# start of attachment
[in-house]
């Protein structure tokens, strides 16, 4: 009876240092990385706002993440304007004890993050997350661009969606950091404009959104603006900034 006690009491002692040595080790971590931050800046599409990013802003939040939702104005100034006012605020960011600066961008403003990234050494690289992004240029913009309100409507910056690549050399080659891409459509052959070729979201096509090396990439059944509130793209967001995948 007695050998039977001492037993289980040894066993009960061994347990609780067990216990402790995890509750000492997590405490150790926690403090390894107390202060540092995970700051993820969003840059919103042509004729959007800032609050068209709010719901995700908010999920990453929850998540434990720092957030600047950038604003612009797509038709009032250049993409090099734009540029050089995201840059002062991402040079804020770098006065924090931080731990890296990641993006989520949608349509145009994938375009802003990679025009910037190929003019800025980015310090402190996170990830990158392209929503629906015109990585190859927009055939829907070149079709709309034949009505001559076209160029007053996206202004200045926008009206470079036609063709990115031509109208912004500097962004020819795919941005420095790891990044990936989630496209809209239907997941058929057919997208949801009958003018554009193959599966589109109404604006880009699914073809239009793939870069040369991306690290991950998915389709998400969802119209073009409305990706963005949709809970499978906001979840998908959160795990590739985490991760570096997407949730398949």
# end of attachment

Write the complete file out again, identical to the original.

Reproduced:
[in-house]
């Protein structure tokens, strides 16, 4: 009876240092990385706002993440304007004890993050997350661009969606950091404009959104603006900034 006690009491002692040595080790971590931050800046599409990013802003939040939702104005100034006012605020960011600066961008403003990234050494690289992004240029913009309100409507910056690549050399080659891409459509052959070729979201096509090396990439059944509130793209967001995948 007695050998039977001492037993289980040894066993009960061994347990609780067990216990402790995890509750000492997590405490150790926690403090390894107390202060540092995970700051993820969003840059919103042509004729959007800032609050068209709010719901995700908010999920990453929850998540434990720092957030600047950038604003612009797509038709009032250049993409090099734009540029050089995201840059002062991402040079804020770098006065924090931080731990890296990641993006989520949608349509145009994938375009802003990679025009910037190929003019800025980015310090402190996170990830990158392209929503629906015109990585190859927009055939829907070149079709709309034949009505001559076209160029007053996206202004200045926008009206470079036609063709990115031509109208912004500097962004020819795919941005420095790891990044990936989630496209809209239907997941058929057919997208949801009958003018554009193959599966589109109404604006880009699914073809239009793939870069040369991306690290991950998915389709998400969802119209073009409305990706963005949709809970499978906001979840998908959160795990590739985490991760570096997407949730398949």